IN the good old days you knew where you stood. The Tories talked about "one nation" and packed their offspring off to Eton and Harrow. Labour's class-warriors ranted against the injustice of it all and muttered darkly about how private schools would get their just desserts. Nowadays, nothing is quite so simple.
This week we heard Labour's school standards minister Estelle Morris praising the private sector and exhorting state schools to follow its lead.
Echoing the Prime Minister's criticism of some comprehensives' "one-size-fits-all" approach, Ms Morris this week lauded private schools' ethos of having aspirations for every pupil.
She said there had been a "huge cultural change" in the Labour party over the past decade: "As we've got to know the independent sector more, we've been more honest and open about what we can learn from it.
"We can learn the importance of aspirations for every single child. I've never felt that there is a battle in independent schools to have that as an ethos. It is more challenging for some of the state schools," she told the private school heads' magazine Conference and Common Room.
But Conservative leader William Hague then came to the rescue of the beleaguered state sector with a pledge to send his own children to his local state school. Had the world turned on its head?
"I put my trust in where I came from myself. I would send my children to the local state school," he told the Conservative party conference.
Of course, the Tories have not totally given up on their old friends. Education spokeswoman Theresa May pledged on Wednesday to introduce a revisd version of the assisted places scheme if they won the next election.
Money spent on the ablest pupils from poor backgrounds in the state sector would be transferred to fund private school places. Unlike the old scheme, axed by Labour, schools would make up any shortfall in fees themselves.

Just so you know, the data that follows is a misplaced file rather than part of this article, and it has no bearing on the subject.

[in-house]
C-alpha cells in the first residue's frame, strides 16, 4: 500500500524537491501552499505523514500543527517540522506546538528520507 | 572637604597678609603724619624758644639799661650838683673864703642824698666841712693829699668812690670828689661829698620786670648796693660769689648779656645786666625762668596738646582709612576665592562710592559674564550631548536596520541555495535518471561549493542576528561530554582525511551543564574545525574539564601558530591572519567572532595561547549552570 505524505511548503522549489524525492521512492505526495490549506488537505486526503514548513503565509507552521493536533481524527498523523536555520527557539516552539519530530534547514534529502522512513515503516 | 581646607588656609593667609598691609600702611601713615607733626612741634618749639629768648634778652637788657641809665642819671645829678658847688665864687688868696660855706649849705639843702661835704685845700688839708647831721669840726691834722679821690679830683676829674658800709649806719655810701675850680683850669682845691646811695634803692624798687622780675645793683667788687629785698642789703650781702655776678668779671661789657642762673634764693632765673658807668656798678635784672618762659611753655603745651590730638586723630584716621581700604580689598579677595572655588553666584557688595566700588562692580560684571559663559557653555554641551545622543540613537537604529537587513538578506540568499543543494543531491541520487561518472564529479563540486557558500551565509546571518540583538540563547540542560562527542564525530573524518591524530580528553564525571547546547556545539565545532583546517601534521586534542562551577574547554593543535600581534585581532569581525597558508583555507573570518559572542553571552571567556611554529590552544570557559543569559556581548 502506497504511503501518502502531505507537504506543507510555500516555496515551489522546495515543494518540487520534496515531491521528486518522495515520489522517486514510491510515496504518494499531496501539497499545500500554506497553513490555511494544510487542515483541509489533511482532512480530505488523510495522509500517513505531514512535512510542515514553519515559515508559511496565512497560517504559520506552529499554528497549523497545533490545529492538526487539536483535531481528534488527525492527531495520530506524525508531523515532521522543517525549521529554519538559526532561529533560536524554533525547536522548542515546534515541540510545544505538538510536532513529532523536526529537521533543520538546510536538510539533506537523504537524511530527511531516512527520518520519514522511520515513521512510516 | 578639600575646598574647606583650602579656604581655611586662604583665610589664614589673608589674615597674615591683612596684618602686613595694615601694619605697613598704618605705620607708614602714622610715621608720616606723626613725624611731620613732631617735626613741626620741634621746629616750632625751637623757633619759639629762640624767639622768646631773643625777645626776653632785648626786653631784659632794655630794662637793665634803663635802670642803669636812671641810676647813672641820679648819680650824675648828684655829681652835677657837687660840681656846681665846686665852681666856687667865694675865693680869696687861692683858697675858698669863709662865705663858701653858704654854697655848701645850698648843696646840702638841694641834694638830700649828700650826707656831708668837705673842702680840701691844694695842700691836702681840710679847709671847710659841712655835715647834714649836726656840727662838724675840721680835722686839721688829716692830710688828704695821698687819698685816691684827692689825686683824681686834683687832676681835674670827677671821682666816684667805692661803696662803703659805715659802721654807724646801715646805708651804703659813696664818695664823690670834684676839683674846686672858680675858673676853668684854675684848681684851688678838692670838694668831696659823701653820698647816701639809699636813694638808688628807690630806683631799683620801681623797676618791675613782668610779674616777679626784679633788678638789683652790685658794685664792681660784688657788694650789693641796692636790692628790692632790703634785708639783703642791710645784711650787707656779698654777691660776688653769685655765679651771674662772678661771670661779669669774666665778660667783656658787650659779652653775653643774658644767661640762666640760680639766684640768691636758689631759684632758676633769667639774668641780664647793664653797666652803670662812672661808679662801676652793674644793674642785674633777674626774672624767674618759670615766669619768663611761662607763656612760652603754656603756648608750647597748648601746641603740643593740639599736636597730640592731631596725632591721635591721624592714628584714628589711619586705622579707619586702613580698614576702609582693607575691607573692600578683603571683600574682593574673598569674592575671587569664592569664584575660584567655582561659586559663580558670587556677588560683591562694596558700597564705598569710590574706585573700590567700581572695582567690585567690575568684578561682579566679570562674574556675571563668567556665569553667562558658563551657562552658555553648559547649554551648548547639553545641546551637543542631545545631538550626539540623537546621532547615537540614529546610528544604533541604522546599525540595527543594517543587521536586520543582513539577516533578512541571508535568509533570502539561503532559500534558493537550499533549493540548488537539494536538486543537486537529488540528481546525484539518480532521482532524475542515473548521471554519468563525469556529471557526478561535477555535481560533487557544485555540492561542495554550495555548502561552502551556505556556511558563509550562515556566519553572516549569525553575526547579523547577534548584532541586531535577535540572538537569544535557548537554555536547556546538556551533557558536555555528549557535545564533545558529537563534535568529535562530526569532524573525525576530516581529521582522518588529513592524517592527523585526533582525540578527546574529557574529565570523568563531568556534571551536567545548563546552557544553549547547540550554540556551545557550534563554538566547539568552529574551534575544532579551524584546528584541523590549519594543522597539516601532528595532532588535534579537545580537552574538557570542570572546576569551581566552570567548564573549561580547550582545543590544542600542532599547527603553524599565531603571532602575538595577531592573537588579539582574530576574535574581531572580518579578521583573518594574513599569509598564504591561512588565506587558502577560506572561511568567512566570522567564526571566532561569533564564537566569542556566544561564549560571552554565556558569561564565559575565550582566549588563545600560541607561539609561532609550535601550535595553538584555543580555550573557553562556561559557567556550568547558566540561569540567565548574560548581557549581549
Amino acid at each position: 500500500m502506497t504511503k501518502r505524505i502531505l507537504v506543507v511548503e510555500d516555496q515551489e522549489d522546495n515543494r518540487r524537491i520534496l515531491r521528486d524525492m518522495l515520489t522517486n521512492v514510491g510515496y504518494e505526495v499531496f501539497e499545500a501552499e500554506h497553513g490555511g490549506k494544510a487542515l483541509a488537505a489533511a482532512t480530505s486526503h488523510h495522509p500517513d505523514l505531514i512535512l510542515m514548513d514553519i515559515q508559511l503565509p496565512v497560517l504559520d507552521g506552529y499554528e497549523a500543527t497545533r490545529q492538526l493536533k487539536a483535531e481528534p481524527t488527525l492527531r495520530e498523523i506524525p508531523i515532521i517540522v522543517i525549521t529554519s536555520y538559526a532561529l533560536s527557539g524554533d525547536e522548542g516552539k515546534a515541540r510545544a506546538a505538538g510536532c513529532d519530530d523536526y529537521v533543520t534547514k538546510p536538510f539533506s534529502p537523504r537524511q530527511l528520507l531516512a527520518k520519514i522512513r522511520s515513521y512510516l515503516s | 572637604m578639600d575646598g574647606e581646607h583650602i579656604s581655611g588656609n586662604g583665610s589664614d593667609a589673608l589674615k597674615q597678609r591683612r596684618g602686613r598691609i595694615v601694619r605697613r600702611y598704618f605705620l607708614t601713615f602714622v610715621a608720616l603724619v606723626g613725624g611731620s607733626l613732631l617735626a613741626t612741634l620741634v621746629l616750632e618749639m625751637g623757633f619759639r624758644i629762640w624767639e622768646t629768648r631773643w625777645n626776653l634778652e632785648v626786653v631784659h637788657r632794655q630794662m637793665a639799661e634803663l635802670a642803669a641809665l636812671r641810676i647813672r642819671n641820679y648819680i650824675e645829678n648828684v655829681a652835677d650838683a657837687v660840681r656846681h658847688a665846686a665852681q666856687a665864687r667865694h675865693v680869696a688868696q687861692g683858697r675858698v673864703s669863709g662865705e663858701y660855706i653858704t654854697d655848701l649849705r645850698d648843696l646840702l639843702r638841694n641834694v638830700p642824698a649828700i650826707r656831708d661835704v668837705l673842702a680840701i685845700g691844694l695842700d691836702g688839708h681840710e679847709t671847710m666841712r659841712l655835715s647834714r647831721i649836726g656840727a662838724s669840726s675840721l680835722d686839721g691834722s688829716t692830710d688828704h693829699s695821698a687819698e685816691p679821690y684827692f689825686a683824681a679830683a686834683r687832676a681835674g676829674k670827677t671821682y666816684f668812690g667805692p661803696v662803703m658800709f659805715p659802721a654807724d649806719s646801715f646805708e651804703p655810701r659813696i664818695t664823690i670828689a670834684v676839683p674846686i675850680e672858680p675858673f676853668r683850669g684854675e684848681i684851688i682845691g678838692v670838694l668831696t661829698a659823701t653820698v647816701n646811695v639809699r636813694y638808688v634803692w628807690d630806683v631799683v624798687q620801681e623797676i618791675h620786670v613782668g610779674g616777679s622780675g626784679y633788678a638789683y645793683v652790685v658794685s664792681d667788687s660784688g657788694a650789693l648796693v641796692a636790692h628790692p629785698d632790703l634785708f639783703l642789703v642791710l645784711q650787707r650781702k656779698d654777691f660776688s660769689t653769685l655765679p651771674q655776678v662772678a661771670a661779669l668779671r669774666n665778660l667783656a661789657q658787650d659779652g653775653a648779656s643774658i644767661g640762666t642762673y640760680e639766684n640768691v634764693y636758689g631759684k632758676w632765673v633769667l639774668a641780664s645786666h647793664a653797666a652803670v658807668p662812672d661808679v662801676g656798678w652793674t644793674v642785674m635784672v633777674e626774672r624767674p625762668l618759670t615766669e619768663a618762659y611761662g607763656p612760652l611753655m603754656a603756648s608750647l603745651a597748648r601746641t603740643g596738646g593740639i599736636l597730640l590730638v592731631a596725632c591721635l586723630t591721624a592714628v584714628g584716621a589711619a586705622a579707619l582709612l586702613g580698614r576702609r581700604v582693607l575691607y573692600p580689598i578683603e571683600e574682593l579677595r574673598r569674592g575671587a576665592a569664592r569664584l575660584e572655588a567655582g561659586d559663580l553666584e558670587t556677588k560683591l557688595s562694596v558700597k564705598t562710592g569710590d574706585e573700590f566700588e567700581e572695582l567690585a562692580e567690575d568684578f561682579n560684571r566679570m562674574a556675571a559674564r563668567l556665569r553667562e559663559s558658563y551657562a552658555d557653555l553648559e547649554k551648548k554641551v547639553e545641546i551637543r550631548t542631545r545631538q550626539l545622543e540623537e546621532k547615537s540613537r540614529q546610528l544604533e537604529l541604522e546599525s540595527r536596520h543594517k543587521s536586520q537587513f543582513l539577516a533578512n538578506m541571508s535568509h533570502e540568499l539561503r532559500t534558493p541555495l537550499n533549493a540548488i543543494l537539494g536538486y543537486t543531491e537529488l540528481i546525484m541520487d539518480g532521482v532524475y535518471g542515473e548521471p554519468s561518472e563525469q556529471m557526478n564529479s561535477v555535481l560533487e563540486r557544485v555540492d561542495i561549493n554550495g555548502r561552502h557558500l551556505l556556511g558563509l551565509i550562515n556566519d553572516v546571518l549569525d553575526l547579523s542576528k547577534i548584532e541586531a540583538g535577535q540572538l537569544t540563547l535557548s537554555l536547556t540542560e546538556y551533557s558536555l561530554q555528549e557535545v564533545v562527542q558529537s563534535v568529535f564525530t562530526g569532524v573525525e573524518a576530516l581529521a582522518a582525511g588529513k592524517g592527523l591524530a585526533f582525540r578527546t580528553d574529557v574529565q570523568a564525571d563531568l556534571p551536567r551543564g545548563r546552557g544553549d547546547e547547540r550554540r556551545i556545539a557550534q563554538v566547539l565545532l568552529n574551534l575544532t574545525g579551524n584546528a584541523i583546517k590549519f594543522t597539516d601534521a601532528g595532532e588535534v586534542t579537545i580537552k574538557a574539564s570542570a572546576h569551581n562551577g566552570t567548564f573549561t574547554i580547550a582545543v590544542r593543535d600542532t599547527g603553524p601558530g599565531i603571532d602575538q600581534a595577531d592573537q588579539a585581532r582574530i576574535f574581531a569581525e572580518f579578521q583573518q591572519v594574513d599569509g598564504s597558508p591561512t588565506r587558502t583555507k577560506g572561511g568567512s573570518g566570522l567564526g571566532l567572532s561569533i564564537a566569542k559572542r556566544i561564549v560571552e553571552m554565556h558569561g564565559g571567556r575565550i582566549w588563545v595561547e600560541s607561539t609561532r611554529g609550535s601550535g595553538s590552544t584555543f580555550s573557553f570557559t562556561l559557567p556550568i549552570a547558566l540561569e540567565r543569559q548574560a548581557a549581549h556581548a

Mrs May also promised to end Labour's grammar school ballots, to shield teachers accused of abusing pupils from media coverage until police decided to press charges and give heads wide-ranging autonomy in running their schools.
She attacked Chancellor Gordon Brown for his intervention in the debate on university admissions: "How arrogant of Gordon Brown to think he knows better than Oxford University who should be admitted to read
Private schools agreed with her. Vivian Anthony, secretary of the Headmasters' and Headmistresses' Conference, claimed the Government's drive to get more working-class students into universities would discriminate against private pupils.
He said some Oxbridge colleges were limiting the number of independent school pupils they admitted and warned of a "brain drain" to top American universities if the bias continued.
While the upper-classes pondered whether to send their child to Harvard or Yale, familes in inner-city London had more immediate problems on their minds.
Parents at Rushmore primary school in London's East End called this week for a police guard on their school to protect their children from feuding drug dealers. Northumberland Park secondary school in north London announced that it had already arranged a permanent police presence.